There has always been a “goodness” in nakedness. It might even be called a virtue. Our “porno-prudish” indoctrination has generally blinded us from seeing that. Yet we still get glimpses of its wholesome power. Whenever new little naked humans enter the world, we quickly inspect their genitals and shout out their genders with emotional glee. We see it in such things as the fable of “Naked Truth,” who refused to wear the rags left behind when Falsehood stole her clothes while she bathed, and henceforth she went about openly with her beauty forever unveiled. While the naked truth needs neither embellishment nor defense, falsehood must hide its ugly heart in truth’s dress. This is exactly why pornography has dressed itself up in the lovely outfit given to us by God, the naked body. When pornography wears the truth of human nudity, it can attract those whose hearts would otherwise repulsively turn away from it in disgust.
We get more glimpses of the virtuous power in nakedness in the way God first made us (Genesis 2:25), in the way His Word exposes us to Himself (Hebrews 4:13), and in the intimate way Jesus exemplified His command to mutually serve each other by stripping Himself to wash the disciples’ feet (John 13:4, [lit.]). God intended the frankness and openness symbolized by nakedness to be the condition of our relationship not only with Him, but with each other. The truth is, if the first nude human couple had not listened to Satan (Genesis 3:1), their obedience to God’s command to “multiply and fill the earth” (Genesis 1:28) would have populated this planet with nude offspring. In such a naked world, pornography, as we know it, could never have developed.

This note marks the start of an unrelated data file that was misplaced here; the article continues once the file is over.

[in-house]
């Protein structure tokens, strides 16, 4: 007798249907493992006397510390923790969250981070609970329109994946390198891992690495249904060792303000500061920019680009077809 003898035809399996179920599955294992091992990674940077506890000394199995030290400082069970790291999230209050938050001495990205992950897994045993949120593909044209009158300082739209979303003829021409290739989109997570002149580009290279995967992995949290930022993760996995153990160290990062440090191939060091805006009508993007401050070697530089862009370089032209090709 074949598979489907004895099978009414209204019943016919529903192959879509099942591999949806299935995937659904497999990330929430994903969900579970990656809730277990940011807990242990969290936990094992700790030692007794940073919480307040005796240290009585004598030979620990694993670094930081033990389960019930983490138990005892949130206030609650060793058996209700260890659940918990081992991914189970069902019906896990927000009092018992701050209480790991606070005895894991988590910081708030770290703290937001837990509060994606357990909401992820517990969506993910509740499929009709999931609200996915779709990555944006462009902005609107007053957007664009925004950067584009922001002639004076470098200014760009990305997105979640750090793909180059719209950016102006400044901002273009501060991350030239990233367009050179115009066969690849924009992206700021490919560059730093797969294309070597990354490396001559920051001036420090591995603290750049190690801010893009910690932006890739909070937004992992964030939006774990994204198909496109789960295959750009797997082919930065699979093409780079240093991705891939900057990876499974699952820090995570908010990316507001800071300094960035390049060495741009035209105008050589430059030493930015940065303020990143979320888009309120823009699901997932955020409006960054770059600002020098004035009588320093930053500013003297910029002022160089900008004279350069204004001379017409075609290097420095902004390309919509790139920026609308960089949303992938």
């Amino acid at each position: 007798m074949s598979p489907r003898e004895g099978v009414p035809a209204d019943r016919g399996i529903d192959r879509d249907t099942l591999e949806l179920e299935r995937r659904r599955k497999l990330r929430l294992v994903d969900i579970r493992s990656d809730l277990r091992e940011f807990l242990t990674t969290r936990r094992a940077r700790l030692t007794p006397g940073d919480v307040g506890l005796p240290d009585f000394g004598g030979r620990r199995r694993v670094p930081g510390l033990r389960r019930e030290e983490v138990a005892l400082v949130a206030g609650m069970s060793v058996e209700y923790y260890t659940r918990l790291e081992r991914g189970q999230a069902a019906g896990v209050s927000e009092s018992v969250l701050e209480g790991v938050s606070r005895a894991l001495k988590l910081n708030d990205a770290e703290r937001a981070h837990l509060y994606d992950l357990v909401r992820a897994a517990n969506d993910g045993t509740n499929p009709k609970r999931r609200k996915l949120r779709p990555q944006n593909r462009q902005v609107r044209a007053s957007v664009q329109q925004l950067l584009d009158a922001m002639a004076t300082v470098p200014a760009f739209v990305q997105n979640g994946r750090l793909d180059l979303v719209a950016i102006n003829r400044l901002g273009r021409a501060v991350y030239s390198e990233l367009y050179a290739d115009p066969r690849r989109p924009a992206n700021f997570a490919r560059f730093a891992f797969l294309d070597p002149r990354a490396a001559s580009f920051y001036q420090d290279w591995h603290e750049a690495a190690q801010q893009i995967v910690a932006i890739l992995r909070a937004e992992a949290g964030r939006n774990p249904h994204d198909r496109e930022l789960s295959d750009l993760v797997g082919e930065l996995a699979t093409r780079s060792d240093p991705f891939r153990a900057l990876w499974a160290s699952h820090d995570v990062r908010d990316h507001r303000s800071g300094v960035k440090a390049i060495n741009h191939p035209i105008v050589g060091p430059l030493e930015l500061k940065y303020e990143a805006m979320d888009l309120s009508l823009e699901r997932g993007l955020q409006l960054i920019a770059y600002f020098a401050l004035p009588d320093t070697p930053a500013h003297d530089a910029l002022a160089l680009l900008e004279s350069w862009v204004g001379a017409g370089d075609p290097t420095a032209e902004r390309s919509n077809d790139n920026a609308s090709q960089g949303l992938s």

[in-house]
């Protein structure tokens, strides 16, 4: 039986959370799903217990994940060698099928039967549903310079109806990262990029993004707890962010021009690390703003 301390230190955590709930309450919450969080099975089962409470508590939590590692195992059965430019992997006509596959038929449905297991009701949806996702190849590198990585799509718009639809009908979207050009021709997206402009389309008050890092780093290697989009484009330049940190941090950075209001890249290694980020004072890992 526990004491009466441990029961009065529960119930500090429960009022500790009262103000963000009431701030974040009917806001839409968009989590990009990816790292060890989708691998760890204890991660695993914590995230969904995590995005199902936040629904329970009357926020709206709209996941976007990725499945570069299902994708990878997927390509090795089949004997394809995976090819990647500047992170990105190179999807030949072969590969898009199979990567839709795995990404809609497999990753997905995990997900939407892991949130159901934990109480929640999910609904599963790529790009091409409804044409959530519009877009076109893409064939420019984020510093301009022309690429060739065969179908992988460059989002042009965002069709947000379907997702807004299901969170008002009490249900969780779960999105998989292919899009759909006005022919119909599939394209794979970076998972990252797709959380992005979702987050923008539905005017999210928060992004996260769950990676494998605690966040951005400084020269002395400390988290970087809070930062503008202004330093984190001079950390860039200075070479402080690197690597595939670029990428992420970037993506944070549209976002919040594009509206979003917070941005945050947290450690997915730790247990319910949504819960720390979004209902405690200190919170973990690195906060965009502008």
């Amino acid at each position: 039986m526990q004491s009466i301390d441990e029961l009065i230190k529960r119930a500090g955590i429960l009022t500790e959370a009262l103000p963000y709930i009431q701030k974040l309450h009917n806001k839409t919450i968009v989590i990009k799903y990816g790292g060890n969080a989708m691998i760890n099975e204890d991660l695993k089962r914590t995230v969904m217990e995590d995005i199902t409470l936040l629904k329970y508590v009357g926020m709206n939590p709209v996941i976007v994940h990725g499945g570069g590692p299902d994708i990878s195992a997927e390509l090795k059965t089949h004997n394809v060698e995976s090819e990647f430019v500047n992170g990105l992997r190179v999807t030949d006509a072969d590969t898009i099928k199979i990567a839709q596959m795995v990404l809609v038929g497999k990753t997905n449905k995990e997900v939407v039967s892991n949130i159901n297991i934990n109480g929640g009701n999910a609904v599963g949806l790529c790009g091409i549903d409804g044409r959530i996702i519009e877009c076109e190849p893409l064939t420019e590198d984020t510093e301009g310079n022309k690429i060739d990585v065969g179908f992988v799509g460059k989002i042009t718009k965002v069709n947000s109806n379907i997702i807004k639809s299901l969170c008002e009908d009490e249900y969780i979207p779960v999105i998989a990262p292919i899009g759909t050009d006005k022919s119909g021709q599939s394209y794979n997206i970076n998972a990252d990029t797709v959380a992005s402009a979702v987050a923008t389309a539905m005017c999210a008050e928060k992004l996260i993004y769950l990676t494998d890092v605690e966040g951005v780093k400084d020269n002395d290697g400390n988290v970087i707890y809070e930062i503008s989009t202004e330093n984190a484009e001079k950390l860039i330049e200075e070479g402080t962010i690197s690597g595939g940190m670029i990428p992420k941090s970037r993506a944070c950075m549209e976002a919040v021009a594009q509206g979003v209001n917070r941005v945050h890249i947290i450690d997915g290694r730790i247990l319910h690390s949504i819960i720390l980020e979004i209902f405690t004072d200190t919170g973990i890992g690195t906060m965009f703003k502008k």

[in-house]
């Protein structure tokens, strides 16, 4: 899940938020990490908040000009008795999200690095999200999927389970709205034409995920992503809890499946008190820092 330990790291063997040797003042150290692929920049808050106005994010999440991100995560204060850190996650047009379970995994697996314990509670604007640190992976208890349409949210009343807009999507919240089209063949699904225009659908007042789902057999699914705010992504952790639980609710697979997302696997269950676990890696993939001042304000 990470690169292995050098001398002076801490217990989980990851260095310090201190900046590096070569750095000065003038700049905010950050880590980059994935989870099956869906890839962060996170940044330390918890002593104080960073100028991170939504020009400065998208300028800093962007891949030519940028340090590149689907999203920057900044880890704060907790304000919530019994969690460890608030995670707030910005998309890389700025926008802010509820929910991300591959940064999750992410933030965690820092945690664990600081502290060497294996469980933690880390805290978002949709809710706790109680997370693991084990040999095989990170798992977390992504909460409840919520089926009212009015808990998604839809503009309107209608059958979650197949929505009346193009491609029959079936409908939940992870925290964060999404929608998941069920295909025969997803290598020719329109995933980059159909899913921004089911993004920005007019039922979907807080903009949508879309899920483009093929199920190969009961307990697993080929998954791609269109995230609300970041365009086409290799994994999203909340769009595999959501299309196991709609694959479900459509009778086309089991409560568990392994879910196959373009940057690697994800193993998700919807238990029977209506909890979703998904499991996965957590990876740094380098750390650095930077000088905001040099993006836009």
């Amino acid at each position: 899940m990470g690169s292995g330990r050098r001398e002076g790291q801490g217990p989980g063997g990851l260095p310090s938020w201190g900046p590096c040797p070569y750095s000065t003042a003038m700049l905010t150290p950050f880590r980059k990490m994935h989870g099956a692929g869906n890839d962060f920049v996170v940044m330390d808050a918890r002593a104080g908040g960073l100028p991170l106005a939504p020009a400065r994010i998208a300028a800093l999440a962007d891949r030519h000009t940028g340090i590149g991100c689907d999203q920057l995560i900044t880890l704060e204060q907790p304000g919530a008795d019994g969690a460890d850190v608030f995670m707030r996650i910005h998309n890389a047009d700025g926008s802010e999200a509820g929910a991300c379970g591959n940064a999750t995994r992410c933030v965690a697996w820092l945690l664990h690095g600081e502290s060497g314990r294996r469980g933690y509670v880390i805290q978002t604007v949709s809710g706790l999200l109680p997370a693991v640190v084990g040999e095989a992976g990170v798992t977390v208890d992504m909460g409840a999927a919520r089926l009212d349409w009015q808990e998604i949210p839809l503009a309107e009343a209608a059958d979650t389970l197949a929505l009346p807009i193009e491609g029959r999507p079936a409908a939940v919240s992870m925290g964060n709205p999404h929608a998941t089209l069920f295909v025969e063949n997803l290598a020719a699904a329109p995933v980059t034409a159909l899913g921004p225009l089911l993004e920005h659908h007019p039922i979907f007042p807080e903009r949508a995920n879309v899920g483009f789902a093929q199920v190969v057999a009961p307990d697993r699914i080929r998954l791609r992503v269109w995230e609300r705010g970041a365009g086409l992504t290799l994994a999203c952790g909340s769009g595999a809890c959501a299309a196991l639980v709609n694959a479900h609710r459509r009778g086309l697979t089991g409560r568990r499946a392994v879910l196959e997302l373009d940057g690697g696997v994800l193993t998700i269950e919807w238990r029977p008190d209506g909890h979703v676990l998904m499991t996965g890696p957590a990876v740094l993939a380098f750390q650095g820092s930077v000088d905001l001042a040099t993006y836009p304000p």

No, the nude body is not what Satan originally convinced our first parents to believe about it, nor what its abuse by pornography has continued to convince our culture of. But in spite of its misuse, God has never withdrawn its powerful ability to attract human attention.
Be as philosophically abstract as you dare, but the words of Scripture clearly reveal that God calls the naked human body He formed from dust (Genesis 2:7) nothing less than made “in the image of God” (Genesis 1:26-27). How can we deny our natural attraction to this one physical reality in all creation that our Designer handcrafted in His own likeness? How can we fail to appreciate the divine beauty of the one temple structure in the entire physical universe where all Members of the Triune Godhead have chosen to make Their dwelling (John 14:23; 1 Corinthians 6:19)?
Placing the unadorned human body conceptually and practically into this God-honoring context brings its conflict with “porno-prudery” into full view. In fact, your careful meditation on this godly view of the naked body will invariably expose the subtle rift that lies between nakedness and pornography. It is so culturally well hidden that most people do not see it. But this seemingly tiny rift, my friend, is the key to porn addiction’s undoing. Find that rift and drive the wedge of truth into it! The two will divide like oil and water. You will see clearly that the unnatural marriage of nakedness with pornography was the fruit of an ancient demon’s crafty scheming. Hammer the truth deep between them, and they will forever fall apart in your thinking! Their divorce cancels pornography’s exploitative manipulation of God’s creational goodness in our bodies. With this attractive asset stripped from it, all that porn addiction has left to offer is the sordid ugliness of sinful lust, which is so unappealing that the average person, Christian or not, will quickly fling it aside as mental garbage.